You may run over a kid now

July 2015 033

Bureaucracies can always be depended on to make everything complicated. So complicated, only they can figure things out. Thus creating a dependency on their expertise to get what we want. At great expense, of course. All those complicated rules, you see, many of which they write themselves.

So take a gander at the new sign installed on this suburban lawn. Big thick post. Very high too, in order to fit all three apparently necessary signs onto it. Top one is a icon, pretty easy to figure out: school ahead.

Then there is the new speed limit, 40kmh.  Ottawa has a default speed limit of 50 kmh even on minor residential streets like the one pictured. There’s an intersection up by that parked car. In theory, some gung ho driver could accelerate to 50, but the layout of the suburban winding streets works to convey the notion that the appropriate speed is less — this is good traffic calming, suburban style. Nonetheless, a lower speed limit is desirable near schools, so the sign posts the reduced limit. So far, so good.

hours of school sign

But the city doesn’t want to inconvenience those folks who drive here, so the limit is only in effect at certain hours, and only on certain days.

So imagine you are driving here in late August. Is school in? Not likely. OK, speed up to 50 for that short block.

Except when you get to the actual school you discover it a French language school. Oops, their programs start a week earlier than the much-more-widely advertised English public school start date. You all knew that, right? But you cannot know what is a school day by reading the sign … which I’m confident someone someday will use as an “out” for running over some kid. Or is generally OK to run over a kid depending on what language they speak?

And why only go slow when the school buses are present? Don’t any kids actually walk to their local neighbourhood school?

July 2015 179

At the school itself there is curb-side tot lot. For very small kids. Ooops, a pre-k program runs here. Which means it runs before school hours, all day, and after school hours. So is one allowed to speed up to run over the pre-schoolers but not the schoolers?

And that program runs all summer. So is it OK to speed up and run over pre-schoolers because they aren’t officially within official school days?

July 2015 180

And look what’s next: a public park. Ooooh, with a plaque in it (I do like that Somerset Ward parks don’t get plaqued):

July 2015 151

So, slow down for school kids. But not for pre-schoolers? And not for kids going to and from the park, whether it be during school hours or non-school days? Has someone made a video game of this yet, so we can get practice?

And, halfway along the park, this sign:

July 2015 031

That’s right, the school zond ends, you can speed up now, we’ve installed a sign to tell you that the 40kmh limit is over, you may now resume speeding at 50. Do note that the street dead ends just a hundred yards on, or motorists have to take a 90 degree turn onto a side street. Speeding up is scarcely likely.

There’s a similar set of signs going the other way too. And a sign telling you that “slow down and live” zone ends — just a few meters before a stop sign.

When the city holds budget consultations, they go through the charade of asking residents to play “beggar they neighbour” by raiding someone else’s bucket of money. What we do need to do though, is stop doing the same expensive silly things we do now.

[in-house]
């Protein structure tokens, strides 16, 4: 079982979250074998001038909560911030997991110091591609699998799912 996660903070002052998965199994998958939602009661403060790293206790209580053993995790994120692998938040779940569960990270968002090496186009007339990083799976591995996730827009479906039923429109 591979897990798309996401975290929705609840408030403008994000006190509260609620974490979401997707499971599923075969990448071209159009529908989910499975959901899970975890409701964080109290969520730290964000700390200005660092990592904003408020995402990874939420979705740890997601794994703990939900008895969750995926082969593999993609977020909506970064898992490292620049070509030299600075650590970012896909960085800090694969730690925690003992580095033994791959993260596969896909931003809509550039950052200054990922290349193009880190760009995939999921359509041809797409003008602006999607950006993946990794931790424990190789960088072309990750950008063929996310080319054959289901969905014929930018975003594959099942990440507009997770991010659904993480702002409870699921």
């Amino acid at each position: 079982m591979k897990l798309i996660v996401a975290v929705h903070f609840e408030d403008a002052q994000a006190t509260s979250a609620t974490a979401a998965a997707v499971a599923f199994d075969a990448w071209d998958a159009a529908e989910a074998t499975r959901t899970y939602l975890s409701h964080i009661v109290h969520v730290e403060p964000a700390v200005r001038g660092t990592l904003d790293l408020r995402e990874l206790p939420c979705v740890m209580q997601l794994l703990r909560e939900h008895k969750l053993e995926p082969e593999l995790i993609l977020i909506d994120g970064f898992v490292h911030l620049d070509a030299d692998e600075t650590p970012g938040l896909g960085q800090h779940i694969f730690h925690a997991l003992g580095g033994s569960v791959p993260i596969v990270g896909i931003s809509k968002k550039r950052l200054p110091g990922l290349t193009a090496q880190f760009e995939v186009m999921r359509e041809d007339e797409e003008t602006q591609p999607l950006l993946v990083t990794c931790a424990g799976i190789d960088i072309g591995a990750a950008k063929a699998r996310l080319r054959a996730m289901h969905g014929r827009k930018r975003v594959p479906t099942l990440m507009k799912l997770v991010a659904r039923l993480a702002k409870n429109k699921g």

At a max, do we need more than  one 40kmh zone sign at each approach to the school/park? If the zone runs out after so much distance, do we really have to post signs saying that? Let someone drive a little further at 40. It won’t kill the driver, and might save a life. And get our city workers doing something better with their time.

5 thoughts on “You may run over a kid now

  1. But where is the community safety zone sign…. and the kids playing sign… and the stop ahead sign…

    You get my point! The school zone sign is sufficient.

    I also noticed the ‘timed’ sign on Donnald. Did not know what speed I should do. Of course the guy behind me didn’t care. And it’s a cycling route.

  2. Same sort of thing appears on Den Haag near Carson. I’d ride by in the summer and there’d still be lots of kids out, playing in the school yard or nearby park. It’s a tad insulting.

  3. You could do another one on the no-stopping rules in front of that school. You can stop right in front (space for about 6 cars), but not a little farther along where you took that picture of a tot-lot. Why no stopping there? I guess so drivers can maintain clear visibility of the chain link fence to ensure it doesn’t leap in front of them. A little farther on where the city park starts you’re allowed to stop again. On snow days when buses are cancelled the spots in front of the school of filled quickly, and then the non-stopping rules require small kids to walk an extra 100m on a temporarily busy street (no sidewalks).

    I imagine the planning went something like this.
    Planner #1: Remind me why we’re not allowing parents to drop their kids off there?
    Planner #2: To keep the side of the roadway clear for lots of little pedestrians.
    Planner #1: And there’ll be lots of pedestrians because we’re forcing their parents to stop farther away?
    Planner #2: Yup.
    Planner #1: And the increased distance means much longer dwell times as the parents accompany their children to the school?
    Planner #2: Yup
    Planner #1: So that soaks up even more parking capacity on the local streets ensuring longer walks beside moving and parking cars on narrow streets?
    Planner #2: Yup
    Planner #1: And this is for safety reasons, right?
    Planner #2: Yup.
    Planner #1: Makes sense to me.

Comments are closed.